Prime Minister's polemics
Prime Minister Gilani said in Lahore on Sunday that neither the PPP nor army has not anything to gain from the ongoing Arsalan case, that's certainly heartening, but only that far, for what he said further is nothing but polemics. "Neither we nor the army is the beneficiary of this case. And how can we be...," he told journalists, with tongue in cheek, adding the "masses have elected us not the judiciary, and the army is an institution and it has no role in it". Yes, there is no sign, yet, of the military intervening but it remains enigmatic as to what is forcing him to say over the last couple of weeks that the 'martial law era has ended'. And his satirical polemics didn't end there; he wanted his son Ali Musa Gilani to be tried by Chief Justice Chaudhry - as if he has great respect for the top judge. If anything is there to describe the true state of his mind and his feelings about the chief justice, it's his consistent defiance to implement the apex court's orders. It is a case between two persons, Chief Justice Chaudhry's son Dr Arsalan Iftikhar and the real estate tycoon Malik Riaz. Let the law take its course, and Prime Minister Gilani open his eyes to the bitter reality that has come to dominate this poor country and its 180 million hapless citizens as the five-year term of the longest-serving chief executive is about to end. On Sunday, as he was speaking to journalists in the cool ambience of the State Guest House, Lahore, thousands of motorists had queued up in the sweltering June heat for gas. On the same day the nation's largest city, Karachi, was the scene of a gang war. In another provincial capital, Quetta, four police men were gunned down by masked riders. In the Manchester of Pakistan, Faisalabad, the jobless industrial workers were boiling with anger over crippling power supply. In Khyber Agency, the militants had taken control of strategic heights of Tirah while the DG Khan officials were entreating the tribal elders to return the alleged rapists - and what not. Quite weirdly, the people of Pakistan and the political elite seem to be living on two different planets with little to show as contact with one another. All this theatrics staged inside the legislative houses and out on streets and squares is far removed from the real issues that bedevil the life of the common man who needs water, power, gas, food, work, security and protection from injustices. But none of it is there, and given the mess that has come to obtain for the last so many years there is precious little to generate hope. It is certainly a bleak scenario and can turn bleaker unless a gigantic effort is made to arrest further attrition of public faith in elected organs of state. Restoration of public faith in the viability of institutions in the existing situation brooks no ifs and buts. It is indeed a Herculean challenge given the mess in which the state presently is. Economic recovery will take time, so will be the case on all other fronts. But if, somehow, hope of a better tomorrow can be built, half of the job would have been done. And that is only possible in an ambience of rule of law. Where courts work and deliver justice at the doorsteps, hope strikes roots quicker. How rule of law enforces people's faith in their national independence and freedom at all costs. What Winston Churchill once said merits repetition. Addressing the Lord Chancellor: 'Are the courts functioning?' as bombardment of London by German air force intensified he dispelled clouds of gloom and doom. Such statesmanship is expected of our prime minister and sooner it comes the better it is for the people and the country.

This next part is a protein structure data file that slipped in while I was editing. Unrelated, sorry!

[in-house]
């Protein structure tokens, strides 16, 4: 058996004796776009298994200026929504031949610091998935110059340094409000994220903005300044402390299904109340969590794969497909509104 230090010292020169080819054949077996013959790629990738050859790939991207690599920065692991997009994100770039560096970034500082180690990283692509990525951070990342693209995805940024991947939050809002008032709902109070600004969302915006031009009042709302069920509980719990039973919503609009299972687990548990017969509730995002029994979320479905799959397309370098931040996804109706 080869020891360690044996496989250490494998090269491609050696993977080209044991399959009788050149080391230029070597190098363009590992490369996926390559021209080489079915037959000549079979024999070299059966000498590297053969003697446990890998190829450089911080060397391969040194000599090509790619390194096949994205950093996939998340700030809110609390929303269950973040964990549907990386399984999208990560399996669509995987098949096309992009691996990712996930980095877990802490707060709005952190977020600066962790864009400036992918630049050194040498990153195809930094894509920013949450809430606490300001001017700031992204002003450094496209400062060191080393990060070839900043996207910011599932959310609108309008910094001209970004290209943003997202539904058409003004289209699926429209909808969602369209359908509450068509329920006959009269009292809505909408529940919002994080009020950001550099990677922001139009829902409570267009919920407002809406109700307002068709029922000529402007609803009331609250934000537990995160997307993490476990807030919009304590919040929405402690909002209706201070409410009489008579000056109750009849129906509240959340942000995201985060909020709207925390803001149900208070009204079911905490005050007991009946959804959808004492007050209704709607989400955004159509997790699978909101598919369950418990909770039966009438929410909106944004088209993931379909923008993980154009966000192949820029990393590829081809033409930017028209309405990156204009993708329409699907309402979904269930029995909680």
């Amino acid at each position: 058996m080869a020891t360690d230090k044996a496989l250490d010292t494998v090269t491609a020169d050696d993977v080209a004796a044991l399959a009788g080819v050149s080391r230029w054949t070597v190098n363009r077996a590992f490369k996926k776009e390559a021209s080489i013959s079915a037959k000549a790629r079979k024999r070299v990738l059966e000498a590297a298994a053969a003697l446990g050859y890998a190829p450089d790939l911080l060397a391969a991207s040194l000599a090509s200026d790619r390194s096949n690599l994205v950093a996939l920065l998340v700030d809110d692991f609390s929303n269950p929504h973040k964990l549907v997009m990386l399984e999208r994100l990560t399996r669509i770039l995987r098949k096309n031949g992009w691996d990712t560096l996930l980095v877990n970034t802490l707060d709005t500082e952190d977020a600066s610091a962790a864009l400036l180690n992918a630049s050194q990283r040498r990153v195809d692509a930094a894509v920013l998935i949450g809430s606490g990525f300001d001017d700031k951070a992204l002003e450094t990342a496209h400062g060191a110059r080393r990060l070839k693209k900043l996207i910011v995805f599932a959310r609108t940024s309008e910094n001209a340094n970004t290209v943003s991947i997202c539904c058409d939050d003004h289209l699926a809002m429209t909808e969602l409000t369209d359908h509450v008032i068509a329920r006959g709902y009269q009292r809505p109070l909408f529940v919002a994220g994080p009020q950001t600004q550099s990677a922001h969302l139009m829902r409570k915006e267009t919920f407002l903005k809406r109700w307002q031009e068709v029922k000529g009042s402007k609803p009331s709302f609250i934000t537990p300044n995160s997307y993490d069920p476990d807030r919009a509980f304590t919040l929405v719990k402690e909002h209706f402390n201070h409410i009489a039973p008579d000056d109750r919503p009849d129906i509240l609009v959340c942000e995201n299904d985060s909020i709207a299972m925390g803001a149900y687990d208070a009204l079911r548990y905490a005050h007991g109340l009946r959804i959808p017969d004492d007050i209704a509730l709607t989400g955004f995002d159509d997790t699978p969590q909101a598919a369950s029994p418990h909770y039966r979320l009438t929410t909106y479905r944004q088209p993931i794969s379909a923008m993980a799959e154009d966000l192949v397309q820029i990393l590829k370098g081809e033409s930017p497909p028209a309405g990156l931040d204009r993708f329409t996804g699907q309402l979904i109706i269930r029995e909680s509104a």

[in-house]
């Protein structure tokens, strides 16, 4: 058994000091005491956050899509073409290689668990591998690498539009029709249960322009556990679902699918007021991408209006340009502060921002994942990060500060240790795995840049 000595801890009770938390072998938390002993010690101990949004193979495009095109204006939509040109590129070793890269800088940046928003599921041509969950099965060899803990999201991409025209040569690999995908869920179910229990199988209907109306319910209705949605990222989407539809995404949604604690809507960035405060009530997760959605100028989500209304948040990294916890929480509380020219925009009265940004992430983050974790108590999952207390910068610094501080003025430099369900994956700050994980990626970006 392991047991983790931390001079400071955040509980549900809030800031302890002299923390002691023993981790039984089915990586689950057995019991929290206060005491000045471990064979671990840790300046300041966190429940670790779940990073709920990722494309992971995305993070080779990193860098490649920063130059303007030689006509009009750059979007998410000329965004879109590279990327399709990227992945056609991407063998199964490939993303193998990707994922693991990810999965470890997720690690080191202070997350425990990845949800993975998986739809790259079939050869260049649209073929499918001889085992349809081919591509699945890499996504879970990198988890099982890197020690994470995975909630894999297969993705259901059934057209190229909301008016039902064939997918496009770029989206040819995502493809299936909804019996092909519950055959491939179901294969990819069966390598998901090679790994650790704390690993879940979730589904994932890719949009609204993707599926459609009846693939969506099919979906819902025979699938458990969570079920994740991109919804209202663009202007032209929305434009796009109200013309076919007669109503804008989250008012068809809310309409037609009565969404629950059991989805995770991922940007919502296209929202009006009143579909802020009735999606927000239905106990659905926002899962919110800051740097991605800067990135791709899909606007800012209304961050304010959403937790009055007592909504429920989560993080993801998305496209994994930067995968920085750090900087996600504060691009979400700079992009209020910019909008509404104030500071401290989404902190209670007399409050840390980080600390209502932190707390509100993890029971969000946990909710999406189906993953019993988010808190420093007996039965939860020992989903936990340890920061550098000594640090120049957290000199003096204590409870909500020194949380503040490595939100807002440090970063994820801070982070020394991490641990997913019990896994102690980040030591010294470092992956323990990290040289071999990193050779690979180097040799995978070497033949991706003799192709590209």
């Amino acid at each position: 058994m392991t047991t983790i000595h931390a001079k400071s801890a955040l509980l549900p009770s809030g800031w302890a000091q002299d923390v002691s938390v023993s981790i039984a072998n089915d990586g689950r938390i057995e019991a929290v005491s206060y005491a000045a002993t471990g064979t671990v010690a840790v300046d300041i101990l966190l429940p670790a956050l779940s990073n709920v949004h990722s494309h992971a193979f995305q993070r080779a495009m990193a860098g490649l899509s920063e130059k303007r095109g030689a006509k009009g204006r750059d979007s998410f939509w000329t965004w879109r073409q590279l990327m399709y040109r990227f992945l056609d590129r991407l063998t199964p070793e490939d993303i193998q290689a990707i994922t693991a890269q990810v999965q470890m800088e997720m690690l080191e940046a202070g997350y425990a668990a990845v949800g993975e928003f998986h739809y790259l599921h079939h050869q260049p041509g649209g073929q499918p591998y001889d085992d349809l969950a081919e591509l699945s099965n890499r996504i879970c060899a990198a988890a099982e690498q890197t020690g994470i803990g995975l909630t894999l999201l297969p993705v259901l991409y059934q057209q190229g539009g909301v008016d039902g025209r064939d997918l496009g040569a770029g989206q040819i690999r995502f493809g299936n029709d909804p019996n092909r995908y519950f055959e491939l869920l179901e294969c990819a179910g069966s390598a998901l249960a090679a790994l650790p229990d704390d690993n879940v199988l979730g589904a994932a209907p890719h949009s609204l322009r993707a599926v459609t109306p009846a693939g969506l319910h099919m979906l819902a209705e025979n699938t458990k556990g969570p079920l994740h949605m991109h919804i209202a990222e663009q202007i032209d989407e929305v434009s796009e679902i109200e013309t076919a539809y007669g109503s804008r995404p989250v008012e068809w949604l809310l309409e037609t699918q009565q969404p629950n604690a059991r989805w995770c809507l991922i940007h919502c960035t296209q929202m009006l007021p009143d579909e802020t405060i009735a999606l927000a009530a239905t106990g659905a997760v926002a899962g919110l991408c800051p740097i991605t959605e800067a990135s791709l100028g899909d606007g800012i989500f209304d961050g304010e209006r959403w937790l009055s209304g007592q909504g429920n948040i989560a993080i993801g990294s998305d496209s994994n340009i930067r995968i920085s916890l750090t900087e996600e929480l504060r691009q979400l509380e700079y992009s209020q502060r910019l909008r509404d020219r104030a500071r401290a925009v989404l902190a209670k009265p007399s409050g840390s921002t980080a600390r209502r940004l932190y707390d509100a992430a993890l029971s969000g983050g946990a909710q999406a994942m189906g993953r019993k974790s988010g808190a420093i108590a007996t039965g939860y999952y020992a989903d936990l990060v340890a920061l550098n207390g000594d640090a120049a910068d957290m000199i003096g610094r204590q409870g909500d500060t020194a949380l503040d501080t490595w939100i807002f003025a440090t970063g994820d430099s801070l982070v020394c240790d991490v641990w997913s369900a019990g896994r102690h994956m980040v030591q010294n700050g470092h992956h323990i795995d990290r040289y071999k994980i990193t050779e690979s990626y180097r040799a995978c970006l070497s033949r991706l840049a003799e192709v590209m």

Copyright Business Recorder, 2012